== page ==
Death's shafts fly thick! Here falls the village swain,. And there his pamper'd lord! The cup goes round, And who so artful as to put it by? 'T is long since death had the majority; Yet, strange I the living lay it not to heartw See yonder maker of.the dead man's bed, The Sexton, hoary-headed chronicle! Of'hard unmeaning face, down which ne'er stole A gentle tear; with mattock in his hand Digs thro' whole rows of kindred and. acquaintance By far bis juniors? scarce a scull's cast up, But well he knew its owner, and can tell Some passage of his life. Thus hand in hand The sot has walk'd with death twice twenty years; And yet ne'er younker on the green laughs louder, Or clubs a smuttier tale; when drunkards meet, None sings a merrier catch, or lends a hand More willing to his cup. Poor wretch! he minds. not,.

That soon some trusty brother of the trade
Shall do for him what he has done for thousands.

On this side, and on that, men see their friends
Drop off, like leaves in Autumn ; yet launch out
Into fantastic schemes, which the long livers
In the world's hale and undegen'rate days
Could scarce ha;e leisure for; fools that we are!
Never to think of death and of ourselves.
At the same time! As if to learn to die
Were no concern of ours. O more than sottish!
For creatures of a day, in gamesome mood,
To frolic on eternity's dread brink,
Unapprehensive; when, for aught we know,
The very first swoln surge shall sweep us in.
Think we, or think we not, time hurries on
With a resistless unremitting. stream,
Yet treads more soft than e'er did midnight thief,
That slides his hand under the miser's pillow,
And carries off his prize. What is this world ?.
What but a spacious burial field unwall'd,
Strew'd with death's spoils, the spoils of animals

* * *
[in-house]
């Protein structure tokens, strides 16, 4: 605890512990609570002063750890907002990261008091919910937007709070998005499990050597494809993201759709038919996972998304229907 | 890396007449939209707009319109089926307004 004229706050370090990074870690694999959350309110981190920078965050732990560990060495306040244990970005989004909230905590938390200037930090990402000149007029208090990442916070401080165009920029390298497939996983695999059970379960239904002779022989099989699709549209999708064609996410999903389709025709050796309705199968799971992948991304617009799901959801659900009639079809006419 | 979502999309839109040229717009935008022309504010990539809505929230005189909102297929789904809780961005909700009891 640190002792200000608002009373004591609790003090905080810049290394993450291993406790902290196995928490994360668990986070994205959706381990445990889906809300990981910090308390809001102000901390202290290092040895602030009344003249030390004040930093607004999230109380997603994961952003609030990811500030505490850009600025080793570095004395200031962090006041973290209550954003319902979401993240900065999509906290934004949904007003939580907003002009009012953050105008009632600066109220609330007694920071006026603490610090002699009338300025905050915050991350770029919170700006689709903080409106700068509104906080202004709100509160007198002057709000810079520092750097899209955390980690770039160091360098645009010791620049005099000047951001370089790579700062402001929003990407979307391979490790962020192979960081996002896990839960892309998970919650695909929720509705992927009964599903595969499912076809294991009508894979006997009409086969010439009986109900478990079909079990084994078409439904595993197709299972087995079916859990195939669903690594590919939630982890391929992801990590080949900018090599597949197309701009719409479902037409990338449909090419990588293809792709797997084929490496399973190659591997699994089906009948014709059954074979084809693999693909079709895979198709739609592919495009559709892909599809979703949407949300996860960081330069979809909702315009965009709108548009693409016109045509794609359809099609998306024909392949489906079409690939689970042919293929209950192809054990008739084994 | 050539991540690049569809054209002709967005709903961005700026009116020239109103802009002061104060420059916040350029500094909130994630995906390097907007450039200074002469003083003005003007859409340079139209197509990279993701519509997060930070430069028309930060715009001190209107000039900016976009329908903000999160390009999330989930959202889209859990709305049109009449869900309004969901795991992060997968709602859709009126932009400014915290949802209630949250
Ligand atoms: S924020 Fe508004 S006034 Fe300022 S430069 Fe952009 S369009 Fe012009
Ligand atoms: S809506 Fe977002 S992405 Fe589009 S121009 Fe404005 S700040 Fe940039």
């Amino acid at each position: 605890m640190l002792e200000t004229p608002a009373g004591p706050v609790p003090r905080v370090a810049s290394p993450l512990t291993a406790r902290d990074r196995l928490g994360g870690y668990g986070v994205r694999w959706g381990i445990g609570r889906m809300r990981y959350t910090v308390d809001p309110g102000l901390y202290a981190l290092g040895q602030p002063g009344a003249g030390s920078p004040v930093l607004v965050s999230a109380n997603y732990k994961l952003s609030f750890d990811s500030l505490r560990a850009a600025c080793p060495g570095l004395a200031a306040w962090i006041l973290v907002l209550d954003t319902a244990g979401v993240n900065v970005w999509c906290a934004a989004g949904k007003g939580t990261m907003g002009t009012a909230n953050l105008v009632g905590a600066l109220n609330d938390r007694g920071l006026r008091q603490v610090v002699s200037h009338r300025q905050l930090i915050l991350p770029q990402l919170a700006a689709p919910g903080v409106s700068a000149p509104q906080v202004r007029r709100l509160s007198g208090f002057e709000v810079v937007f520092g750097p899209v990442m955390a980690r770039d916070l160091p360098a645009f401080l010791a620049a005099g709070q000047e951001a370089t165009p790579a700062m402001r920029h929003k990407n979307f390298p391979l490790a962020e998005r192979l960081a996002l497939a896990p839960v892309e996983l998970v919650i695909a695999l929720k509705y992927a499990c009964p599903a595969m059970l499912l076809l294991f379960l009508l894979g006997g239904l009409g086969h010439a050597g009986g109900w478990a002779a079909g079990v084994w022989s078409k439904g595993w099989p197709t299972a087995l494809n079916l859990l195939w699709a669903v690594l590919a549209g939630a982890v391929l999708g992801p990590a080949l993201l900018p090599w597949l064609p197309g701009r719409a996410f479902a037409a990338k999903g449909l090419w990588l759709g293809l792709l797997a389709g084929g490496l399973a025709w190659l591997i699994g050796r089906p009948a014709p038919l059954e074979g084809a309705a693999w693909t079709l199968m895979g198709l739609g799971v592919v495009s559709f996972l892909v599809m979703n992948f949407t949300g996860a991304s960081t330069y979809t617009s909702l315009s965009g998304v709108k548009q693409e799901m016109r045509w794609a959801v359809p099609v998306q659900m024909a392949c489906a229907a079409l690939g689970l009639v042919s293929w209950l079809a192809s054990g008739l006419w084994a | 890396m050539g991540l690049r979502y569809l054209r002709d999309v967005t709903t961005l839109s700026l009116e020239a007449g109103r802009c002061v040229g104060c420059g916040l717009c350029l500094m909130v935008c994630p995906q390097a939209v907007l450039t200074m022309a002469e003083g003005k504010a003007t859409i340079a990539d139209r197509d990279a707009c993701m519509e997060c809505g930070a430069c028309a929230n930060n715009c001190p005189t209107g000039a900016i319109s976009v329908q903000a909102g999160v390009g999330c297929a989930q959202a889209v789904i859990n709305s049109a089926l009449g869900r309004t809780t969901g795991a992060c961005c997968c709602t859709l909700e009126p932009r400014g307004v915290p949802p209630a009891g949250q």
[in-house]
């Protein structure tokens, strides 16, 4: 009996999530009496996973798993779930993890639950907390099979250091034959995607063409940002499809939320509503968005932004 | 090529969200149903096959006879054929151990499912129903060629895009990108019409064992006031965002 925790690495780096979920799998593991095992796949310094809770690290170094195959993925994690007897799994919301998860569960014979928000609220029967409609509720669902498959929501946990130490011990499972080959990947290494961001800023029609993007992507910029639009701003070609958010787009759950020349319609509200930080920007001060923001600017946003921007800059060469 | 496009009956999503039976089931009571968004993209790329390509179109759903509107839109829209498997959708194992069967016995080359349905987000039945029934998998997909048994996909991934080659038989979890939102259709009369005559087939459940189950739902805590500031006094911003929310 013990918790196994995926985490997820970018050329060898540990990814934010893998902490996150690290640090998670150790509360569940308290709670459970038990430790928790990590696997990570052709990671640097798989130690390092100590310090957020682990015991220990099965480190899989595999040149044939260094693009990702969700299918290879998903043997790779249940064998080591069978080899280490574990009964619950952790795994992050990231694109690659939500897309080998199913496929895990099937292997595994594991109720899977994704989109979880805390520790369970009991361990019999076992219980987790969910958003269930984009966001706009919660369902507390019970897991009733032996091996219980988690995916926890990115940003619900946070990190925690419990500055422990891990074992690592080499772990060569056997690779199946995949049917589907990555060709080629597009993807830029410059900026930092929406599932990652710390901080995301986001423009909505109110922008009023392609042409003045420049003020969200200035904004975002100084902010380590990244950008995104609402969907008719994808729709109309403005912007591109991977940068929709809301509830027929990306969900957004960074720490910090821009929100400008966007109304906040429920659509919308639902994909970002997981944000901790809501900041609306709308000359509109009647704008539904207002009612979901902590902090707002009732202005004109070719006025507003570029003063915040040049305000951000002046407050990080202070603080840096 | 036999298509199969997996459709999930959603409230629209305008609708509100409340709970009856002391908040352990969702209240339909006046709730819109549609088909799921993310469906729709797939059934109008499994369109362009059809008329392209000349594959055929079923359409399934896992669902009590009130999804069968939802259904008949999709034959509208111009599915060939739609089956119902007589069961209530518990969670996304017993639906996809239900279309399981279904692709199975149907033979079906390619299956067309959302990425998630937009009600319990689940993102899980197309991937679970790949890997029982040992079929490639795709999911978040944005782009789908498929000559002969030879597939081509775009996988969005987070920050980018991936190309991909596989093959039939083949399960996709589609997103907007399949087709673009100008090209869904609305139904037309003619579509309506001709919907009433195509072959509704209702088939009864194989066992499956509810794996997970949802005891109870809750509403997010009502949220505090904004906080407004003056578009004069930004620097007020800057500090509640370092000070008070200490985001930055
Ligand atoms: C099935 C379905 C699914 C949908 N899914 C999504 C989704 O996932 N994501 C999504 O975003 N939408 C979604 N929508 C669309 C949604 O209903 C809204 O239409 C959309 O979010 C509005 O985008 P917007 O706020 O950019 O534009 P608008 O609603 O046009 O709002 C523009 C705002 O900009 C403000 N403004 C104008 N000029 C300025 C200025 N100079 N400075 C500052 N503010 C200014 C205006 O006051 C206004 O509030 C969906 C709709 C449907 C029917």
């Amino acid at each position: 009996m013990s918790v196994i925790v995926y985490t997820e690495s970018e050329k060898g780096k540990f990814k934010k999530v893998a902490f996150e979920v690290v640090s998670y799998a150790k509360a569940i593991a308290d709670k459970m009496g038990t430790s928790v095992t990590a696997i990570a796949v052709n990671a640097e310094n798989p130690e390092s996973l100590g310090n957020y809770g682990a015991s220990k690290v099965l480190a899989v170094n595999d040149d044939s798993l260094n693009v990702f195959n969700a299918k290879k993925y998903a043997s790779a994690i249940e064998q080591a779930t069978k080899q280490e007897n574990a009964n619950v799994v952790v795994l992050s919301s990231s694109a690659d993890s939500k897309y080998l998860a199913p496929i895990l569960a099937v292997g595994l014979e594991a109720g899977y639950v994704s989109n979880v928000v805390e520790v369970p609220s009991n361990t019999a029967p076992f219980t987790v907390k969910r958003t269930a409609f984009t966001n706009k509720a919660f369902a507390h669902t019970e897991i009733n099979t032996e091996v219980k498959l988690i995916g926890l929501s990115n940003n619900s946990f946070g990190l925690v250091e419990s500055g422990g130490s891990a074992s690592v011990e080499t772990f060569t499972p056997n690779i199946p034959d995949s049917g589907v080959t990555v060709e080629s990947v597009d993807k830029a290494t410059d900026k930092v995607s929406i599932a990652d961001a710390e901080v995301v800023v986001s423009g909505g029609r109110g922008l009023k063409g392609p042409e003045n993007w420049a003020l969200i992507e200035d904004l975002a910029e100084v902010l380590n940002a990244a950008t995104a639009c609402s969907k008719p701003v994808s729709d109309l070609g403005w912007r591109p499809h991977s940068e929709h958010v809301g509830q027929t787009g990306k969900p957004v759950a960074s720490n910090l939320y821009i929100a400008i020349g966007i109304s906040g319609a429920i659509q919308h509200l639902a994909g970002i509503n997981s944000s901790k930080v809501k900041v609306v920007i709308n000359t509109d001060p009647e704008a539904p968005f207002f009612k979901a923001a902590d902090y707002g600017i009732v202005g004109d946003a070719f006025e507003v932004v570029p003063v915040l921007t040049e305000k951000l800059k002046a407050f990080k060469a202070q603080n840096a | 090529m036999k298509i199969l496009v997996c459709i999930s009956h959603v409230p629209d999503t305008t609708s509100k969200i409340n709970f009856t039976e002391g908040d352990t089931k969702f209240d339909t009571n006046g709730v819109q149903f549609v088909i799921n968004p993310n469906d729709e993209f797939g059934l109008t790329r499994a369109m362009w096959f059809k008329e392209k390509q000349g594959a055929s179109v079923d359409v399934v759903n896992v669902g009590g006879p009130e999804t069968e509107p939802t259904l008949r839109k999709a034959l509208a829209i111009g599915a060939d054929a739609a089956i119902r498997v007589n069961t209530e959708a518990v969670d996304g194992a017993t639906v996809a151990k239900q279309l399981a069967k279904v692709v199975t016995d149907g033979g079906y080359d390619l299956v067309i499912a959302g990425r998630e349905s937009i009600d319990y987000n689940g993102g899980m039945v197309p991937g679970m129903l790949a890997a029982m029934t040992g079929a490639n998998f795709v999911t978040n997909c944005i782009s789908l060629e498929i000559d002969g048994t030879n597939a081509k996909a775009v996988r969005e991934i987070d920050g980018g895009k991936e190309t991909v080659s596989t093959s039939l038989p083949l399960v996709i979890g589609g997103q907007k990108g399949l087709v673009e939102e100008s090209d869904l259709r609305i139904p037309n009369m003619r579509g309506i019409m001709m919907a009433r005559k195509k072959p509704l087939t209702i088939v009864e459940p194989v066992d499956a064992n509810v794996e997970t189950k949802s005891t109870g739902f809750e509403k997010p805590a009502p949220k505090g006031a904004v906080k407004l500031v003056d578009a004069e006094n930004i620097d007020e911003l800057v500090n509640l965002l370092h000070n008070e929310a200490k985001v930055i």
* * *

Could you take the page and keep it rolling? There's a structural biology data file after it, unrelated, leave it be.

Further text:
Savage and tame, and full of dead men's bones ?-
The very turf on which we tread, once liv'd;
And we that live must lend our carcases
To cover our own offspring:: in their turns.
They too must cover theirs. 'T is here all meet*!
The shiv'ring Icelander, and sun-burnt Moor;
Men of all climes that never met before,
And of all creeds, the Jew, the Turk, the Christian.
Here the proud prince, and favourite yet prouder,
His sev'reign's keeper, and the people's scourge,
Are huddled out of sight. Here lie abash'd..

The great negociators of the earth,

And celebrated masters of the balance,

Deep read in stratagems, and wiles of courts:

Now vain their treaty-skill! Death scorns to treat.

Here the o'erloaded slave flings down his burthen

From his gall'd shoulders; and when the cruel tyrant..

With all his guards and tools of pow'r about him,

Is meditating new unheard-of hardships,

Mocks his short arm, and quick as thought escapes,

Where tyrants vex not, and the weary rest.

Here the warm lover, leaving the cool shade,

The tell-tale echo and the bubbling stream,

Time out of mind the favourite seats of love,

Fast by his gentle mistress lays him down

Unblasted by foul tongue. Here friends and foes

Lie close, unmindful of their former feuds.

The lawn-rob'd prelate, and plain presbyter,

Ere while that stood aloof, as shy to meet,

Familiar mingle here, like sister streams

That some rude interposing rock had split.

Here is the large-limb'd peasant: here the child

Of a span long, that never saw the sun,

Nor press'd the nipple, strangl'd in life's porch;

Here is the mother with her sons and daughters;

The barren wife; the long demuring maid

Whose lonely unappropriated sweets

Smil'd like yon knot of cowslips on the cliff,

Not to be come at by the willing hand.

Here are the prude severe, and gay coquette,

The sober widow, and the young green virgin,

Cropp'd like a rose before 'tis fully blown,

Or half its worth disclos'd. Strange medley here